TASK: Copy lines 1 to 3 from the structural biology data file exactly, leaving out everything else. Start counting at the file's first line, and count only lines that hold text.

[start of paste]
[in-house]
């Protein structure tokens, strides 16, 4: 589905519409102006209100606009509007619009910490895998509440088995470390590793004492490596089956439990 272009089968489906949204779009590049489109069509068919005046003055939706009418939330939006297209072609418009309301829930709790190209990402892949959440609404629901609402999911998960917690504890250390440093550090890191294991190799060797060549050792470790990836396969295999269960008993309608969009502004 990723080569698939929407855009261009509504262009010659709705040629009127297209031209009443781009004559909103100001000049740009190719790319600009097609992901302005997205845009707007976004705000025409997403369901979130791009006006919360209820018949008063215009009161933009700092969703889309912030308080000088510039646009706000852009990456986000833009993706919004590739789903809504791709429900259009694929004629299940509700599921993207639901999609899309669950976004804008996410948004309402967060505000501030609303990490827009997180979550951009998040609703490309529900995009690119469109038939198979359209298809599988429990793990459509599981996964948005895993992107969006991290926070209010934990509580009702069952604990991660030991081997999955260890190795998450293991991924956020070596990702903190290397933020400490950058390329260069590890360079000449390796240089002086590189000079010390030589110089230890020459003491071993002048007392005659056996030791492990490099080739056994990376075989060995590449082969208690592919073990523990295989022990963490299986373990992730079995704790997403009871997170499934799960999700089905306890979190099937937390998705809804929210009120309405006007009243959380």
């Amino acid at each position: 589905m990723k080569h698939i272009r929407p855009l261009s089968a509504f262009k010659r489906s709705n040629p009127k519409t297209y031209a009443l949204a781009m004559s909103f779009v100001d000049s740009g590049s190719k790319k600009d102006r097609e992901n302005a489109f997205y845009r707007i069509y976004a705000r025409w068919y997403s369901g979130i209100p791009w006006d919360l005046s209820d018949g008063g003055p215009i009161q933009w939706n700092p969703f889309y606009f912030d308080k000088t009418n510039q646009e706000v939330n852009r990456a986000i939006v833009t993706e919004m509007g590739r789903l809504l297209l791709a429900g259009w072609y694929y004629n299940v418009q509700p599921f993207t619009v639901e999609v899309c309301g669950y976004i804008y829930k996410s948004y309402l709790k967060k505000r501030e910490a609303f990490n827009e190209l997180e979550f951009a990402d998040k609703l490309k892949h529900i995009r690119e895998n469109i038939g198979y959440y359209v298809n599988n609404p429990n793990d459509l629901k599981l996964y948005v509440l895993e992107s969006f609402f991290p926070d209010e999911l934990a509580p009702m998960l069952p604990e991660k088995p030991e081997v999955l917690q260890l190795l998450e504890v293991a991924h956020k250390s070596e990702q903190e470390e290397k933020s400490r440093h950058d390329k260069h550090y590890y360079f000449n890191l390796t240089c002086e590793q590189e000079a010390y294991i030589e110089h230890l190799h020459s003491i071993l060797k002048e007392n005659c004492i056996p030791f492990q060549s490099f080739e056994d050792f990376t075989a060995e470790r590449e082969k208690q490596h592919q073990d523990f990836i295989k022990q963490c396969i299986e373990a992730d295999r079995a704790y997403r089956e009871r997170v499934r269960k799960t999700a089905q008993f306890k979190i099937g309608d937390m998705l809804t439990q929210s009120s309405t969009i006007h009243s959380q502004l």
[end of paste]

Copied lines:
[in-house]
């Protein structure tokens, strides 16, 4: 589905519409102006209100606009509007619009910490895998509440088995470390590793004492490596089956439990 272009089968489906949204779009590049489109069509068919005046003055939706009418939330939006297209072609418009309301829930709790190209990402892949959440609404629901609402999911998960917690504890250390440093550090890191294991190799060797060549050792470790990836396969295999269960008993309608969009502004 990723080569698939929407855009261009509504262009010659709705040629009127297209031209009443781009004559909103100001000049740009190719790319600009097609992901302005997205845009707007976004705000025409997403369901979130791009006006919360209820018949008063215009009161933009700092969703889309912030308080000088510039646009706000852009990456986000833009993706919004590739789903809504791709429900259009694929004629299940509700599921993207639901999609899309669950976004804008996410948004309402967060505000501030609303990490827009997180979550951009998040609703490309529900995009690119469109038939198979359209298809599988429990793990459509599981996964948005895993992107969006991290926070209010934990509580009702069952604990991660030991081997999955260890190795998450293991991924956020070596990702903190290397933020400490950058390329260069590890360079000449390796240089002086590189000079010390030589110089230890020459003491071993002048007392005659056996030791492990490099080739056994990376075989060995590449082969208690592919073990523990295989022990963490299986373990992730079995704790997403009871997170499934799960999700089905306890979190099937937390998705809804929210009120309405006007009243959380």
């Amino acid at each position: 589905m990723k080569h698939i272009r929407p855009l261009s089968a509504f262009k010659r489906s709705n040629p009127k519409t297209y031209a009443l949204a781009m004559s909103f779009v100001d000049s740009g590049s190719k790319k600009d102006r097609e992901n302005a489109f997205y845009r707007i069509y976004a705000r025409w068919y997403s369901g979130i209100p791009w006006d919360l005046s209820d018949g008063g003055p215009i009161q933009w939706n700092p969703f889309y606009f912030d308080k000088t009418n510039q646009e706000v939330n852009r990456a986000i939006v833009t993706e919004m509007g590739r789903l809504l297209l791709a429900g259009w072609y694929y004629n299940v418009q509700p599921f993207t619009v639901e999609v899309c309301g669950y976004i804008y829930k996410s948004y309402l709790k967060k505000r501030e910490a609303f990490n827009e190209l997180e979550f951009a990402d998040k609703l490309k892949h529900i995009r690119e895998n469109i038939g198979y959440y359209v298809n599988n609404p429990n793990d459509l629901k599981l996964y948005v509440l895993e992107s969006f609402f991290p926070d209010e999911l934990a509580p009702m998960l069952p604990e991660k088995p030991e081997v999955l917690q260890l190795l998450e504890v293991a991924h956020k250390s070596e990702q903190e470390e290397k933020s400490r440093h950058d390329k260069h550090y590890y360079f000449n890191l390796t240089c002086e590793q590189e000079a010390y294991i030589e110089h230890l190799h020459s003491i071993l060797k002048e007392n005659c004492i056996p030791f492990q060549s490099f080739e056994d050792f990376t075989a060995e470790r590449e082969k208690q490596h592919q073990d523990f990836i295989k022990q963490c396969i299986e373990a992730d295999r079995a704790y997403r089956e009871r997170v499934r269960k799960t999700a089905q008993f306890k979190i099937g309608d937390m998705l809804t439990q929210s009120s309405t969009i006007h009243s959380q502004l």